A curious quirk which remains as a result of the above is that both the People's Republic and the Republic of China acknowledge that there is only one China... and that they are the rightful government of all that China, with the other government being in effect a rebellion. Although from the perspective of most Taiwanese, this stance is somewhat archaic, since it was imposed upon the island by the KMT, who brought their war to Taiwan that nobody asked for. Though this stance still retains traction on a staunch (and older) few during election season, particular those who arrived at Taiwan from China after 1949. Don't bring up the alternative—it's Serious Business and likely to get you Banned in Chinanote . To prevent the PRC from throwing a hissy fit, Taiwan participates in international affairs with the name "Chinese Taipei". It doesn't make any sense, but that's the point: they use the policy of deliberate ambiguity.

Starting in the late Eighties/early Nineties, the opposition parties gained more voice in the public arena, especially given the Nationalist party's rampant corruption issues and endless infighting. The Nationalists were never particularly popular among the Taiwanese Han outside of the party and the military, since they were seen to be ignoring "native" Taiwanese interests... never mind that indigenous Taiwanese had been forcibly assimilated or forced into the mountainous areas long before the Nationalists arrived. As pressure mounted, the Nationalist party began removing restrictions on free speech and free press, and Congress began the long, arduous process of amending the constitution to correct the most obvious inequities. Hilariously, the Taiwanese Aboriginals themselves overwhelmingly favor KMT over all opposition parties... never mind the Nationalists would continue their own brand of assimilation policies such as curbing Aborigine languages and/or using dubious 'education' materials such as ridiculous stories of Wu-Feng, who was just a minor official during the Qing Dynasty, but reached minor mythical status in post-1945 Taiwan as an icon who 'civilized' the aborigines.

The Kinmenese and Matsunese also favor the Nationalists due to their peculiar histories, their strong dislike of Taiwanese independence, and their refusal to identify as "Taiwanese". This should not be surprising, as both of these islands have their own regional identity separate from Taiwan, did not share a common history with Taiwan, and was not administered altogether by a singular government body until recently. In addition, both Kinmenese and Matsunese are frequently ignored by the government located in Taipei, regardless of the party in power. Kinmen in particular, suffered a water shortage for decades that was only solved when local governments asked mainland China for help in 2013. This deal with mainland China sparked outrage from the Taiwanese people, which in turn led the off-shore islanders to become increasingly distrustful of Taiwannote . On the other hand, most Taiwanese view both Kinmen & Matsu effectively as part of China anyway, and are rather irritated when politicians from these two islands engage in legislations that would affect Taiwan's domestic & foreign policies. Currently in these two regions, there have been localization campaigns which actively promote their distinctive cultural heritages coupled with a rejection of certain Taiwanese cultural elements. Local politicians have been pushing for more rights and freedom from Taiwan but still remaining as part of the latter's administrative body, and definitely short of actually unifying with the Chinese mainland for very obvious reasons.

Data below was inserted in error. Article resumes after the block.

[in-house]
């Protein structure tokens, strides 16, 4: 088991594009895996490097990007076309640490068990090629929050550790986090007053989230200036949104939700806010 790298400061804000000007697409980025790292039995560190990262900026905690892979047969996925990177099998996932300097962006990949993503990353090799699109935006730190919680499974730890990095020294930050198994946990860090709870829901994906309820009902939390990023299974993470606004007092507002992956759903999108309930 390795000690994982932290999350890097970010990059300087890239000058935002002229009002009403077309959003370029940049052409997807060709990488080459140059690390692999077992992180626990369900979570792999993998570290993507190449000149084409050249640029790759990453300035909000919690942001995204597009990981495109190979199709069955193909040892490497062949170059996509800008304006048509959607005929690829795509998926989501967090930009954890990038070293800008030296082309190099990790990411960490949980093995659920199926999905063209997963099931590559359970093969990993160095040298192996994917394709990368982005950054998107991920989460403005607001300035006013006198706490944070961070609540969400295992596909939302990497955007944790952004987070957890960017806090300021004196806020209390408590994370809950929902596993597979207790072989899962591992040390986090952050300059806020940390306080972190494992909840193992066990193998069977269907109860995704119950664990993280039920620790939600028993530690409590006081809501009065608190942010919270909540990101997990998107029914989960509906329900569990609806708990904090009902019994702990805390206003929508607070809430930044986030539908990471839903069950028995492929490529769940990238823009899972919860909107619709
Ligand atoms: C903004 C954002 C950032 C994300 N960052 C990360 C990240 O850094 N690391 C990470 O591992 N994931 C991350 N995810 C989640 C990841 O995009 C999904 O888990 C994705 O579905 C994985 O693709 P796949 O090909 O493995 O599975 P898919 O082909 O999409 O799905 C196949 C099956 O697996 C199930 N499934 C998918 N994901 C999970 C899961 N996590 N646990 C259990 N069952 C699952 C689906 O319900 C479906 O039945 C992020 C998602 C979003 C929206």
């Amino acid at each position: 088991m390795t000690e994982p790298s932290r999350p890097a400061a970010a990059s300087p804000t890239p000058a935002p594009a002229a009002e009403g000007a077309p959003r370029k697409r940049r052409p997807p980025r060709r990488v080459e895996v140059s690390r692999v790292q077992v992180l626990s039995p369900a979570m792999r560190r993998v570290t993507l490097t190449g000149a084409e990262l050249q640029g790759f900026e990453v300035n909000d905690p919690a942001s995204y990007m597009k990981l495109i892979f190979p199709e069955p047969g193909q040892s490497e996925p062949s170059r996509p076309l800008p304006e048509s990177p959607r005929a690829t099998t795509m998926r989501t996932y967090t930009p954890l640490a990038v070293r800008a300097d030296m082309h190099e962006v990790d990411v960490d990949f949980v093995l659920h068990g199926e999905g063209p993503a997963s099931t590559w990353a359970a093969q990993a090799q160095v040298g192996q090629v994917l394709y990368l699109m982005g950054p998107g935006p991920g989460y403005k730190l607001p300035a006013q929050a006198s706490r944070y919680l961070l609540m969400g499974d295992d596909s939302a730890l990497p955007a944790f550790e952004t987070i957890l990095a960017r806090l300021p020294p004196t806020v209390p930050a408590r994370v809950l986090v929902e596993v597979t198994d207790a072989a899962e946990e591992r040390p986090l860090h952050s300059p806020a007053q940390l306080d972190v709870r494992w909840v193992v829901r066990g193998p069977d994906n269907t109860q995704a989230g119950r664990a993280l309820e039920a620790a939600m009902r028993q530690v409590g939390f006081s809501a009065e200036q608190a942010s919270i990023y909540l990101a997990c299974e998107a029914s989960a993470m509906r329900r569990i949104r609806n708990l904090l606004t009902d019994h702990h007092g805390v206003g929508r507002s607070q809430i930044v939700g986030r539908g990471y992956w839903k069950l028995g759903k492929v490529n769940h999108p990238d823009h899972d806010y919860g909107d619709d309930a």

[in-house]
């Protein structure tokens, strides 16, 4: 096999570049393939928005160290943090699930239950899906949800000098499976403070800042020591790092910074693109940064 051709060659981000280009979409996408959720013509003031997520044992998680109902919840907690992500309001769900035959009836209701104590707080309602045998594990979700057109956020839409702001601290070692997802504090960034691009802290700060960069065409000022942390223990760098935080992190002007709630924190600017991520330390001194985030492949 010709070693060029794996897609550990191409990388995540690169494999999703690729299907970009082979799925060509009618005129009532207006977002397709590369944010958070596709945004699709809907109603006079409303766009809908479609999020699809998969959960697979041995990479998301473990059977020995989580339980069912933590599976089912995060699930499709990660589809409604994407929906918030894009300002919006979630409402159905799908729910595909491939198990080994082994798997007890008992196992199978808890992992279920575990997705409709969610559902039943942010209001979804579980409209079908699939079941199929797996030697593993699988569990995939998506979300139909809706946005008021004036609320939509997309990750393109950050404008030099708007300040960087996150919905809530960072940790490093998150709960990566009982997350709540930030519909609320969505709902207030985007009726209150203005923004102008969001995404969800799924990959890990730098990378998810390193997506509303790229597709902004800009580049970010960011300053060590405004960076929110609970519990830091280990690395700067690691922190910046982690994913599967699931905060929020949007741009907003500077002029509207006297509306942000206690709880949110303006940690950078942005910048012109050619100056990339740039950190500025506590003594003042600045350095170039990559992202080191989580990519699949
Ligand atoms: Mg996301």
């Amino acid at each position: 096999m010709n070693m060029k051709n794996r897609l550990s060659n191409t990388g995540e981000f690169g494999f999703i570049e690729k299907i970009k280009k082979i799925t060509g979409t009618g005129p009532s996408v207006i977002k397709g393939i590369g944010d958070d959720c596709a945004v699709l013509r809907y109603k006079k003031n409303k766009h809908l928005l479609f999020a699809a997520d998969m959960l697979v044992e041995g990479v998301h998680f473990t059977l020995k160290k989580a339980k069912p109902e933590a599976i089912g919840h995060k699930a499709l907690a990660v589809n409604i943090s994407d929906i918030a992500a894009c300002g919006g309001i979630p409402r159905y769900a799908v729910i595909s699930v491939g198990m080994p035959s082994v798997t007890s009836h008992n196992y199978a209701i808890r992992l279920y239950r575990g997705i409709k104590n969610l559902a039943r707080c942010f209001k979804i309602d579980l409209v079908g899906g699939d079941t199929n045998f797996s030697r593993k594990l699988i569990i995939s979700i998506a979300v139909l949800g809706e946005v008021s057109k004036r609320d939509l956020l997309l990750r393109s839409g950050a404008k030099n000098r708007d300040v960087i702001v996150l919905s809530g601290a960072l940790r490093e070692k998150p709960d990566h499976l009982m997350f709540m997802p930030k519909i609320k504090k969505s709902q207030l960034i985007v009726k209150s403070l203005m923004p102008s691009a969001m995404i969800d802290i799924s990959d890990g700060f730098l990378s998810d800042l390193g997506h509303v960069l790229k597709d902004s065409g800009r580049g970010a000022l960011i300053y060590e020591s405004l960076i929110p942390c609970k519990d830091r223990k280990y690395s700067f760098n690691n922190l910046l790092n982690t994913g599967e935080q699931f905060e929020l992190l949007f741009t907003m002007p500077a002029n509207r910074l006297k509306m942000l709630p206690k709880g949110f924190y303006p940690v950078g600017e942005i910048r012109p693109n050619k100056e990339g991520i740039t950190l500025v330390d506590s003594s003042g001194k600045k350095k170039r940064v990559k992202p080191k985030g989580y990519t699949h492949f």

In the Late Nineties, the grassroots, "native" pan-Green coalition won the Presidency by a small margin, launching Taiwan back into the realm of international politics as then-President Chen Shui-bian (陳水扁) began proclaiming that Taiwan was seeking its independence from China; previous to this, both Taiwan and mainland China had laid claim to all of China despite neither having formal diplomatic or economic relations with each other until the early 2000s. Still, no serious move towards independence materialized, combined with a general economic downturn linked to Japan's economic bubble burst and rumbles of even worse corruption began to surface. Since 2008, changing political fortunes inflicted a catastrophic blow on the pan-Green coalition (including the DPP), with the pan-Blues (led by the KMT) winning a supermajority in the legislature and regaining the presidency. Moreover, President Chen's own ongoing corruption scandal hurt the DPP's reputation substantially.

The KMT-led ruling coalition, led by President Ma Ying-jeou (馬英九), pursued policies during their eight years in power that tried to link Taiwan's economy more closely with China's. By the middle of Ma's second term, his government's approval ratings had plummeted due to unease with closer ties with China, as well as a perception that the KMT had failed to improve Taiwan's economy (their signature issue in 2008 and 2012). In 2014, an attempt to pass a trade pact with China with very minimal review or debate led to weeks of (mostly) peaceful protests, most notably a three-week student-led occupation of the national legislature.